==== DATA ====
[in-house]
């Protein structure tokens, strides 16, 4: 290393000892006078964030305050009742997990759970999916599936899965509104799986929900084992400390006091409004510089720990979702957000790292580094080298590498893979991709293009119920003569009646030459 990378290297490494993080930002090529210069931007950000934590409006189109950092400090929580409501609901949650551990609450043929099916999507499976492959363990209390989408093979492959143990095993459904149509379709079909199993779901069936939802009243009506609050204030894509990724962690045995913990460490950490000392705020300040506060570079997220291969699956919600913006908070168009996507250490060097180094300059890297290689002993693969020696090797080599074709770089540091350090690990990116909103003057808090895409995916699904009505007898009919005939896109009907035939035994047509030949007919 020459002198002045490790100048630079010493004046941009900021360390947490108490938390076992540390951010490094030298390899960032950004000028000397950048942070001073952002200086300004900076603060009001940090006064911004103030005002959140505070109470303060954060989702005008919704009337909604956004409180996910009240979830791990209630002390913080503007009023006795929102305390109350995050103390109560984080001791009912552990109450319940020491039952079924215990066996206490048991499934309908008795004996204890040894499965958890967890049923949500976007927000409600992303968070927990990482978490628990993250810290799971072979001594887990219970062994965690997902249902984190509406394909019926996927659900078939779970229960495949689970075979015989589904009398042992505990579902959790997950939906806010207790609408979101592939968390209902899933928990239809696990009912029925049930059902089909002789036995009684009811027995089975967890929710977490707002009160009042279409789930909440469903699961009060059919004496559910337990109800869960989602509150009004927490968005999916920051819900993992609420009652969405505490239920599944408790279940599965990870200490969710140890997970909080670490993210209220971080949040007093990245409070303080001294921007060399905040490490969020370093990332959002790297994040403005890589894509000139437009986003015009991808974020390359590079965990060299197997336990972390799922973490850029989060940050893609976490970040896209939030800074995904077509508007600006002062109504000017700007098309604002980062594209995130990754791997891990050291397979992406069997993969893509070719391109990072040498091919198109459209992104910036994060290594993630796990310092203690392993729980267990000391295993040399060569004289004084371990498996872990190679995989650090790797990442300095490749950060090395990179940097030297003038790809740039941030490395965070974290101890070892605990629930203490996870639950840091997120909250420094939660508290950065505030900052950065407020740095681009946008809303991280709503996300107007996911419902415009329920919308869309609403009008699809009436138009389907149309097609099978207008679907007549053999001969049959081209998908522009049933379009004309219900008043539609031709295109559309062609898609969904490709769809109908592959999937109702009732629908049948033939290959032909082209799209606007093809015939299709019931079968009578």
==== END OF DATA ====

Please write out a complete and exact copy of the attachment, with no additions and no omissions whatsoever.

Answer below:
[in-house]
């Protein structure tokens, strides 16, 4: 290393000892006078964030305050009742997990759970999916599936899965509104799986929900084992400390006091409004510089720990979702957000790292580094080298590498893979991709293009119920003569009646030459 990378290297490494993080930002090529210069931007950000934590409006189109950092400090929580409501609901949650551990609450043929099916999507499976492959363990209390989408093979492959143990095993459904149509379709079909199993779901069936939802009243009506609050204030894509990724962690045995913990460490950490000392705020300040506060570079997220291969699956919600913006908070168009996507250490060097180094300059890297290689002993693969020696090797080599074709770089540091350090690990990116909103003057808090895409995916699904009505007898009919005939896109009907035939035994047509030949007919 020459002198002045490790100048630079010493004046941009900021360390947490108490938390076992540390951010490094030298390899960032950004000028000397950048942070001073952002200086300004900076603060009001940090006064911004103030005002959140505070109470303060954060989702005008919704009337909604956004409180996910009240979830791990209630002390913080503007009023006795929102305390109350995050103390109560984080001791009912552990109450319940020491039952079924215990066996206490048991499934309908008795004996204890040894499965958890967890049923949500976007927000409600992303968070927990990482978490628990993250810290799971072979001594887990219970062994965690997902249902984190509406394909019926996927659900078939779970229960495949689970075979015989589904009398042992505990579902959790997950939906806010207790609408979101592939968390209902899933928990239809696990009912029925049930059902089909002789036995009684009811027995089975967890929710977490707002009160009042279409789930909440469903699961009060059919004496559910337990109800869960989602509150009004927490968005999916920051819900993992609420009652969405505490239920599944408790279940599965990870200490969710140890997970909080670490993210209220971080949040007093990245409070303080001294921007060399905040490490969020370093990332959002790297994040403005890589894509000139437009986003015009991808974020390359590079965990060299197997336990972390799922973490850029989060940050893609976490970040896209939030800074995904077509508007600006002062109504000017700007098309604002980062594209995130990754791997891990050291397979992406069997993969893509070719391109990072040498091919198109459209992104910036994060290594993630796990310092203690392993729980267990000391295993040399060569004289004084371990498996872990190679995989650090790797990442300095490749950060090395990179940097030297003038790809740039941030490395965070974290101890070892605990629930203490996870639950840091997120909250420094939660508290950065505030900052950065407020740095681009946008809303991280709503996300107007996911419902415009329920919308869309609403009008699809009436138009389907149309097609099978207008679907007549053999001969049959081209998908522009049933379009004309219900008043539609031709295109559309062609898609969904490709769809109908592959999937109702009732629908049948033939290959032909082209799209606007093809015939299709019931079968009578």